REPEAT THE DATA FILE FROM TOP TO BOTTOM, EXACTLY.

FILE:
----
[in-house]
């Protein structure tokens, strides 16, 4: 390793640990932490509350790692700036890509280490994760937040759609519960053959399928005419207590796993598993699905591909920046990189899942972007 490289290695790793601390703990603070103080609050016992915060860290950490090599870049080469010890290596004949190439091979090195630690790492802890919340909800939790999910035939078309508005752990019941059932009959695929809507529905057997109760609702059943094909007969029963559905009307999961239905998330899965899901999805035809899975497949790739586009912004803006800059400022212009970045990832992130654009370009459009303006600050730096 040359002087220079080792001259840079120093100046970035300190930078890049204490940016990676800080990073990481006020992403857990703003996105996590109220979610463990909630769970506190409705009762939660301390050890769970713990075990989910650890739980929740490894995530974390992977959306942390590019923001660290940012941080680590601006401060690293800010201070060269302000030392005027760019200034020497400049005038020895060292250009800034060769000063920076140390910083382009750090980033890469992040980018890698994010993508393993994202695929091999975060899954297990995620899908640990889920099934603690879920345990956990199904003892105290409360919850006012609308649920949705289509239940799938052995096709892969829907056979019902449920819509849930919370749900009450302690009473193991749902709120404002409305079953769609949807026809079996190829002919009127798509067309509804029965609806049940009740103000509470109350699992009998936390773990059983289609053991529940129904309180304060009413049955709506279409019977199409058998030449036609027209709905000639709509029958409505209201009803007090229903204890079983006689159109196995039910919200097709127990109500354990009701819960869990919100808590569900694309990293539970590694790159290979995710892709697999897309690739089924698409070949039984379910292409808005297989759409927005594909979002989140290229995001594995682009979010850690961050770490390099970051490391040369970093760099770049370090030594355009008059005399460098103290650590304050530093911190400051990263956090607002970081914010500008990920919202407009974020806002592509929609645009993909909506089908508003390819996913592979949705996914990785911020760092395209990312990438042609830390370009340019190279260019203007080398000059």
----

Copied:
[in-house]
């Protein structure tokens, strides 16, 4: 390793640990932490509350790692700036890509280490994760937040759609519960053959399928005419207590796993598993699905591909920046990189899942972007 490289290695790793601390703990603070103080609050016992915060860290950490090599870049080469010890290596004949190439091979090195630690790492802890919340909800939790999910035939078309508005752990019941059932009959695929809507529905057997109760609702059943094909007969029963559905009307999961239905998330899965899901999805035809899975497949790739586009912004803006800059400022212009970045990832992130654009370009459009303006600050730096 040359002087220079080792001259840079120093100046970035300190930078890049204490940016990676800080990073990481006020992403857990703003996105996590109220979610463990909630769970506190409705009762939660301390050890769970713990075990989910650890739980929740490894995530974390992977959306942390590019923001660290940012941080680590601006401060690293800010201070060269302000030392005027760019200034020497400049005038020895060292250009800034060769000063920076140390910083382009750090980033890469992040980018890698994010993508393993994202695929091999975060899954297990995620899908640990889920099934603690879920345990956990199904003892105290409360919850006012609308649920949705289509239940799938052995096709892969829907056979019902449920819509849930919370749900009450302690009473193991749902709120404002409305079953769609949807026809079996190829002919009127798509067309509804029965609806049940009740103000509470109350699992009998936390773990059983289609053991529940129904309180304060009413049955709506279409019977199409058998030449036609027209709905000639709509029958409505209201009803007090229903204890079983006689159109196995039910919200097709127990109500354990009701819960869990919100808590569900694309990293539970590694790159290979995710892709697999897309690739089924698409070949039984379910292409808005297989759409927005594909979002989140290229995001594995682009979010850690961050770490390099970051490391040369970093760099770049370090030594355009008059005399460098103290650590304050530093911190400051990263956090607002970081914010500008990920919202407009974020806002592509929609645009993909909506089908508003390819996913592979949705996914990785911020760092395209990312990438042609830390370009340019190279260019203007080398000059």